Hiding the author name in WordPress

Following on from the previous article about not making the admin account easy to spot we can apply the same train of thought to a WordPress blog. The majority of blogs on this site have a single author (this blog included). That means it’s safe to assume that the author of all the articles is the user who has admin rights to the blog.

WordPress used to force people to manually add code to the functions.php file, which is attached to every theme, however they must have noticed a lot of people doing it as they’ve now added a nifty toggle switch on the site which you can use to hide the author’s name. Heres how to find it:

  1. Once logged in to WordPress select “My Site” then “Customize”.
    Hiding the author name on blogposts
    Hiding the author name on blogposts

    2. Select “Content Options”.

    3. Untick the “Display author” box.

 

Display author checkbox

Your posts should now have a blank space where the author used to be shown:

no-author
Author info hidden

Little tips/tricks like these won’t stop any determined attacker, but remember. The longer someone has to spend getting access to somewhere, the more likely they are to give up before getting what they want.

 

Compact Camera

What is EXIF data?

EXIF stands for “Exchangeable Image File Format” and is extra data that is attached to any photo taken with a modern camera or smart phone. The data isn’t visible by looking at the picture itself but requires extra software to read it.

It mostly contains information about the camera/phone used to take the photo and what settings were used such as shutter speed, date, exposure mode. The data is useful to photographers who need to know how a specific picture was generated.

How do I see it?

If using Windows you can right click on a photograph and select “Properties”, the “Details” tab should then show you the EXIF data from the photo:

EXIF Data viewable from Windows
EXIF Data viewable from Windows

There are also various free pieces of software which can be downloaded to show you the data. The top one from Google is Panda IEXIF2:

Panda Iexif 2 screenshot of Meta Data
Panda Iexif 2 screenshot of Meta Data

There are also online services which allow you to upload a photo and check the EXIF data available:

Why should I care?

The majority of the data is harmless. Most people shouldn’t be concerned about strangers finding out what generation iPhone they own by  looking up the details of a photo they have posted. The concerns arise when the photo is taken by a device connected to GPS as the users coordinates are then stored within the photo.

If the GPS EXIF data is available, someone can find out where in the world a photograph was taken.This can be very valuable data to someone trying to find out more information about you or your online identity.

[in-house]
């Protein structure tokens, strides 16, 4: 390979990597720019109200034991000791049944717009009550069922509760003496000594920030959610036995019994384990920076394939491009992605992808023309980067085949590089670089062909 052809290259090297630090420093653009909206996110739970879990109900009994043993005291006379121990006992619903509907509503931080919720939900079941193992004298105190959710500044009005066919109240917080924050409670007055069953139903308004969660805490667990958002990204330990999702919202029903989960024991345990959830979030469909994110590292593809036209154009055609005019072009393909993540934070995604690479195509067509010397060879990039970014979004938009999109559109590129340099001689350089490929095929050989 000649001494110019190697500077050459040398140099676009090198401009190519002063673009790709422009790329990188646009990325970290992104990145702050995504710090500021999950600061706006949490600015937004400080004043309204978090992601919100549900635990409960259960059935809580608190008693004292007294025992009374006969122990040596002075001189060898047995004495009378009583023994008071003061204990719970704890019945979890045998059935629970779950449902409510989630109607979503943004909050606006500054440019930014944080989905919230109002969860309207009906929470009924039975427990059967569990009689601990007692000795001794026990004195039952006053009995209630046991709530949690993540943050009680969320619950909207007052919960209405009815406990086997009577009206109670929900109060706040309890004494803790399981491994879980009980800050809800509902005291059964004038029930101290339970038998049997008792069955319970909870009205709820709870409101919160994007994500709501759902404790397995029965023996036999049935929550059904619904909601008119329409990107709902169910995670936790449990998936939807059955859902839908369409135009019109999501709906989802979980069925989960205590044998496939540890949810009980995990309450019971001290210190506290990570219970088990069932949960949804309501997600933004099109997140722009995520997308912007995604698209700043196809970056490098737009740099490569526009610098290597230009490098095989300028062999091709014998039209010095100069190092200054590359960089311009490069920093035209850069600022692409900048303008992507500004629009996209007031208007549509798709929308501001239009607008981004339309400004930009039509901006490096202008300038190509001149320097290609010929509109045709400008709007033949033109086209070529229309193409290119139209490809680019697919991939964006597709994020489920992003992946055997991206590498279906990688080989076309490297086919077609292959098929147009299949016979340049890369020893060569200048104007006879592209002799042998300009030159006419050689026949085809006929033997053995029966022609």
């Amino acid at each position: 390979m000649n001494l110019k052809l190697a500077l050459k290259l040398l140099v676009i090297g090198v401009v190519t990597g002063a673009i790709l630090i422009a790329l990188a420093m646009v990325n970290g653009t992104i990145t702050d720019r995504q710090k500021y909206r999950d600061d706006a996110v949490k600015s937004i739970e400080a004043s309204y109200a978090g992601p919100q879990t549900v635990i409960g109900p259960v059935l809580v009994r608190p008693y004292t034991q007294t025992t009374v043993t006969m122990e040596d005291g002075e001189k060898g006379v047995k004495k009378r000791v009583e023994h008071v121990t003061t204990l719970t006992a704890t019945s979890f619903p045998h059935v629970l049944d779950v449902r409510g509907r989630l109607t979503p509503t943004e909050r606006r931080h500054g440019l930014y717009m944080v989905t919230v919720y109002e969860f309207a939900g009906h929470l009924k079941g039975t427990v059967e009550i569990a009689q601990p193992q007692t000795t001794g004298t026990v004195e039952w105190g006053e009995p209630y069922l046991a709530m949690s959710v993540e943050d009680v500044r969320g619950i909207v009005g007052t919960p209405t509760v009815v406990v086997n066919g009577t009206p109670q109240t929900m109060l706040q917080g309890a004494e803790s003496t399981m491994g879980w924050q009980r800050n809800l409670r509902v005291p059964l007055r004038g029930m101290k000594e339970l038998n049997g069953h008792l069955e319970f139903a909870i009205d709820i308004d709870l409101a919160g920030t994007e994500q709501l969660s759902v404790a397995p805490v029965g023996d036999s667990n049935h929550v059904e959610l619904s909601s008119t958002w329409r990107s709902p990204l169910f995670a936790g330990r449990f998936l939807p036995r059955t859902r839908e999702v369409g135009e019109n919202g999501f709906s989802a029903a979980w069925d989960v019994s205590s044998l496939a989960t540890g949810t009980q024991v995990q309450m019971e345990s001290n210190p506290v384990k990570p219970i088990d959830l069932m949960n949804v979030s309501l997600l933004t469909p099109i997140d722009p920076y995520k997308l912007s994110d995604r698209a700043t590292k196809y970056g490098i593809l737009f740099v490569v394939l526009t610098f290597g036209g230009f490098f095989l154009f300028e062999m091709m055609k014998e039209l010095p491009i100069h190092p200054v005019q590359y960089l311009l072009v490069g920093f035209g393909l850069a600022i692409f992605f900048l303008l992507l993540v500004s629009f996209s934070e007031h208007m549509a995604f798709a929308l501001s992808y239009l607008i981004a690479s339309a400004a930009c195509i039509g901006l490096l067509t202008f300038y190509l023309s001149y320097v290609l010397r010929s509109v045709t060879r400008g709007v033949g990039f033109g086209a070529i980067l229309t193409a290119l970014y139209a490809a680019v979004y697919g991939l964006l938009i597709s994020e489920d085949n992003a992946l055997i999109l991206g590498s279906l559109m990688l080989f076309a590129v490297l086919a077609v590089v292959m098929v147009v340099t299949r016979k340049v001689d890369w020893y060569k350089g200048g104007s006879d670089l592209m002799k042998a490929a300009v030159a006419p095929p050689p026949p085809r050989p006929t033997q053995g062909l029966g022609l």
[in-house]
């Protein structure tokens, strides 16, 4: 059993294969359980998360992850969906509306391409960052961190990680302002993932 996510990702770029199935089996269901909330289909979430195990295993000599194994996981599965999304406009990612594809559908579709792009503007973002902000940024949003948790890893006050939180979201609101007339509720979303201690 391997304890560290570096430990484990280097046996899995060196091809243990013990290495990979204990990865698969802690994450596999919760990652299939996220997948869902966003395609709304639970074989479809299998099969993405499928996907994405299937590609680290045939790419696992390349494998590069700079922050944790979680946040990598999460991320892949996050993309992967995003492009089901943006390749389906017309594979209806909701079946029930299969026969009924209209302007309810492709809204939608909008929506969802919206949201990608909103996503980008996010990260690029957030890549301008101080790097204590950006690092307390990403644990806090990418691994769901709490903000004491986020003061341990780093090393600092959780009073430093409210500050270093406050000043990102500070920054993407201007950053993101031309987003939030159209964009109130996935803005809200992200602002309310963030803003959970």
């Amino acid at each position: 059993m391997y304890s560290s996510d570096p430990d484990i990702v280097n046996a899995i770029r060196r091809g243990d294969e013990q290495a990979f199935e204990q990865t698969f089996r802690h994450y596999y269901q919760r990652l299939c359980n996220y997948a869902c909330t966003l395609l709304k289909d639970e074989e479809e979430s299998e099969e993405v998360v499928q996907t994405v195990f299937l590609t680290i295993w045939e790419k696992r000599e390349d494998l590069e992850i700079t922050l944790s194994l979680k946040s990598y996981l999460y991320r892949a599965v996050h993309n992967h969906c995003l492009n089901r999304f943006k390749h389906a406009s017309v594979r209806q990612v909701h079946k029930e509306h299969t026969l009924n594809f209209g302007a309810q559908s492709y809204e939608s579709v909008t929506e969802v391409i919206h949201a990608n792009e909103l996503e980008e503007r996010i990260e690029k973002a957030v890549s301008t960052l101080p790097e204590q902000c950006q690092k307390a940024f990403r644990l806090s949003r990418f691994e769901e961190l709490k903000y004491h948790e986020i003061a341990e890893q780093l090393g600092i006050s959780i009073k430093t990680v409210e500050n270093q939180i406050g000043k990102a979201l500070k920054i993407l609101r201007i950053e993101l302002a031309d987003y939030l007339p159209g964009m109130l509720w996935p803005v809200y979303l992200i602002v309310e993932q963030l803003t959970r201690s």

If a stranger knows your name is John they have very little chance of finding you in real life, however if they know you are John who visits the same Costa coffee in a specific London street every Monday and posts a photo online they have a much better chance of finding out more.

How can I protect myself?

Luckily in 2016 most social media sites automatically remove EXIF data when you upload a photo. A quick check confirms that Twitter, Instagram and Facebook all remove the GPS data when it is uploaded.

If you are posting to a site which doesn’t strip the data you have the option to manually remove it yourself first.

Windows Exif data remove properties and personal information
Windows Exif data remove properties and personal information

The easiest way to do this in Windows is to right click on the file, select “properties”and under the “details” tab select ” choose “Remove Properties and Personal information”

There are also free online tools for removing the data before you share your photo:

The Previously Mentioned Panda IEXIF2 has a feature to remove the data, however it is part of the premium version of their software.

 

First blog post

This blog is started to help inform people about the masses of information that is being stored online about them and their lives. There are countless stores of personal details about your Internet activities and not everyone is aware that they exist, or more importantly, how to get rid of them.

If you’ve got a job interview coming up and want to make sure potential employers don’t see anything that might harm your job prospects or are just someone who wants to keep their private life private this blog aims to build up a collections of guides for how to find out what the Internet knows about you and how to remove it.Private Property